Provincial elections could undergo a dramatic change if a referendum on proportional representation passes next fall. (Black Press files)

LETTER: Proportional representation makes votes count

Fair Vote Canada representative responds to Tom Fletcher column

Re: One political coalition plotting to kill another (B.C. Views column, Dec. 4).

Tom Fletcher writes that the upcoming referendum on first-past-the-post (FPTP) voting is “rigged” because it will use a threshold of 50 per cent plus one. Nonsense.

A simple majority is fair, and is the standard specified in B.C.’s Referendum Act. Fletcher’s objections ring a tad hypocritical when we consider that most MLAs receive less than 50 per cent of the votes in their ridings, and when we realize that parties regularly form “majority” governments with far less than 50 per cent of popular support.

Yet when it comes to switching to a system where more votes actually matter, a true majority of B.C. voters suddenly isn’t good enough for Fletcher. Methinks he doth protest too much.

On the issue of rural representation, Fletcher is dead wrong. Both rural and urban representation will be dramatically improved under proportional representation. Regional differences are exaggerated under FPTP. Current voting patterns show that all the major parties have significant support in all areas of the province: 47 per cent of rural voters supported parties other than the B.C. Liberals this spring, while 54 per cent of urban voters supported parties other than the NDP. Thus, the political priorities of fully half of B.C. voters are essentially ignored by their MLAs.

Proportional representation would honour this diversity of opinion, so all regions would have MLAs from both the B.C. Liberals and the NDP, and quite likely the Greens as well. Regional sweeps by a single party would be a thing of the past. I suspect that this is the real reason Fletcher and his tribe are in a lather: rural voters would still have the same number of MLAs, but they wouldn’t all be the same colour anymore.

In addition, all regions of the province would elect MLAs to both government and opposition under a proportional system. Entire regions of the province wouldn’t be shut out of government decision-making completely, as they are now, with all of their MLAs doomed to irrelevance on opposition benches.

Political parties have long enjoyed “majority” governments while representing only a minority of voters. B.C. has elected only one true majority government since 1956. That was in 2001, when one party won 57 per cent of the vote, which was magically transformed by FPTP into 97 per cent of the seats!

Proportional representation forces parties to earn majority power, or cooperate with others. Either way, the legislation that is passed reflects the will of a true majority of voters, and is much less likely to be reversed immediately after the next election. Studies show that PR countries have better outcomes in terms of voter satisfaction and voter turnout – because people understand that their votes actually matter, regardless of their party preference.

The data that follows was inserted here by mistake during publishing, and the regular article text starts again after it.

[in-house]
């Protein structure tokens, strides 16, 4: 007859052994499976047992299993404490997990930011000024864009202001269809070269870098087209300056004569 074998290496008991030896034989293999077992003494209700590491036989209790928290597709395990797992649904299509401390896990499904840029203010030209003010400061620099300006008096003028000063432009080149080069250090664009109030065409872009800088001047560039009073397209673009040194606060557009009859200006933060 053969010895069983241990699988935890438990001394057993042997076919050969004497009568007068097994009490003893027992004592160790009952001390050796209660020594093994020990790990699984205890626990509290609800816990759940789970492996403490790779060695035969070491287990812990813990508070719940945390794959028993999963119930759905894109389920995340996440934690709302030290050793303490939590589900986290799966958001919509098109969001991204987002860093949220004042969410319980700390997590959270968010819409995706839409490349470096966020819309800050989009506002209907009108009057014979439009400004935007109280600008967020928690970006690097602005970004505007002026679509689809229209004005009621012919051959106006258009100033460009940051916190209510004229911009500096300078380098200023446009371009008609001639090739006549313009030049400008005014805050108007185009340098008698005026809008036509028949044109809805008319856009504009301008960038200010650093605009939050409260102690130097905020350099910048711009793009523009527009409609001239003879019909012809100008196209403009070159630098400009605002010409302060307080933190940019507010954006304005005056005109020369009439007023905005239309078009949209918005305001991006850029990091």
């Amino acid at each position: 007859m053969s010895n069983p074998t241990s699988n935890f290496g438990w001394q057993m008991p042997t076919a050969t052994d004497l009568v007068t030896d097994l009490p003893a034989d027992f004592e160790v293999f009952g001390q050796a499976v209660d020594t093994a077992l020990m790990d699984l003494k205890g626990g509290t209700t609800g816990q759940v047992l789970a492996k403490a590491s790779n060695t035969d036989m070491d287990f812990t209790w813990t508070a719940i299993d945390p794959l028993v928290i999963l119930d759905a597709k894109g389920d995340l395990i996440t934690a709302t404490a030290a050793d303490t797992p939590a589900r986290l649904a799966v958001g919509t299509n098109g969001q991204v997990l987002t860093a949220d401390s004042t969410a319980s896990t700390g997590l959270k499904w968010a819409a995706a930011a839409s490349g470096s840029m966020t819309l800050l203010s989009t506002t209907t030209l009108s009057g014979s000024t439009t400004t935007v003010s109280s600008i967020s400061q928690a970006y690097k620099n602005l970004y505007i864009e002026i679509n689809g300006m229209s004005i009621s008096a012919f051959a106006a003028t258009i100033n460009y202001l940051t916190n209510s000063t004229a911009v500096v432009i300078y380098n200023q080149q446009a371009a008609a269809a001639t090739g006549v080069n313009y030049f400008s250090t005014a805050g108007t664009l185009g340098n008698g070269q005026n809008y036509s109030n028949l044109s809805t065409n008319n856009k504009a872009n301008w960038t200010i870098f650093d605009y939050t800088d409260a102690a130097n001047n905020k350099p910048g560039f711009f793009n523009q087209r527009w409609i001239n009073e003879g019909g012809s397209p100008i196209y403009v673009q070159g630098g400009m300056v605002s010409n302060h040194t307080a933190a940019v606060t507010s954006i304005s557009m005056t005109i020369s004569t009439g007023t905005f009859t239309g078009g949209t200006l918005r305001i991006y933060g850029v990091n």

The choice in the upcoming referendum comes down to one basic principle: do we believe that one minority after another should have the right to do as they please, or do we opt for a system which represents voter preferences more fairly? When you compare how the systems work for voters, rather than parties, there’s no comparison—PR wins hand down.

Gisela Ruckert, Fair Vote Canada, Kamloops

Just Posted

Crash on Highway 10 in Surrey

DriveBC reports the crash happened eastbound, and that the left lane on highway is blocked

RCMP appeal for information following reported sexual assault in South Surrey

Woman alleges she was groped in the 15300-block of 21 Avenue

Delta police recover body near Ladner Harbour Park

Police can’t say if the death is considered suspicious

Former PM Kim Campbell to speak in Surrey

Campbell is keynote speaker at Surrey Board of Trade luncheon on March 8

ZYTARUK: Well, it happened. Again.

Drive-by shootings have become a part of our social fabric here in the Lower Mainland

VIDEO: Orcas put on a show near Hornby Island

Louis Jobodin shares photos and video of his experience

‘Mud Bay’ keeps on rocking the blues

Fraser Valley musicians celebrate 40 years of rocking good songs together

Best B.C. cities to live in: millennial edition

Other local municipalities score at bottom of list from real estate blog

LIVE: Solitary confinement in Canadian prisons unconstitutional: B.C. Supreme Court

Associations argued that solitary confinement was inhuman

Girl, 15, killed in Burnaby crash

RCMP say female pedestrian was struck on Cariboo Road

1 in 4 B.C. consumers unable to pay bills, debt repayment: poll

Since interest rates first rose in July, poll suggests households across B.C. have had to tighten budget

Pipeline company questioned about Fraser Valley aquifer protection at NEB hearing

‘We want to be sure that this is safe’ lawyer for City of Chilliwack tells Trans Mountain brass

SOGI rally disrupts school board meeting, but business carries on

Chilliwack school board makes statement in support of B.C.-wide gender identity teaching resource

B.C. husband and wife honoured for saving each other’s lives

Couple presented with Vital Link Awards for quick use of CPR

Most Read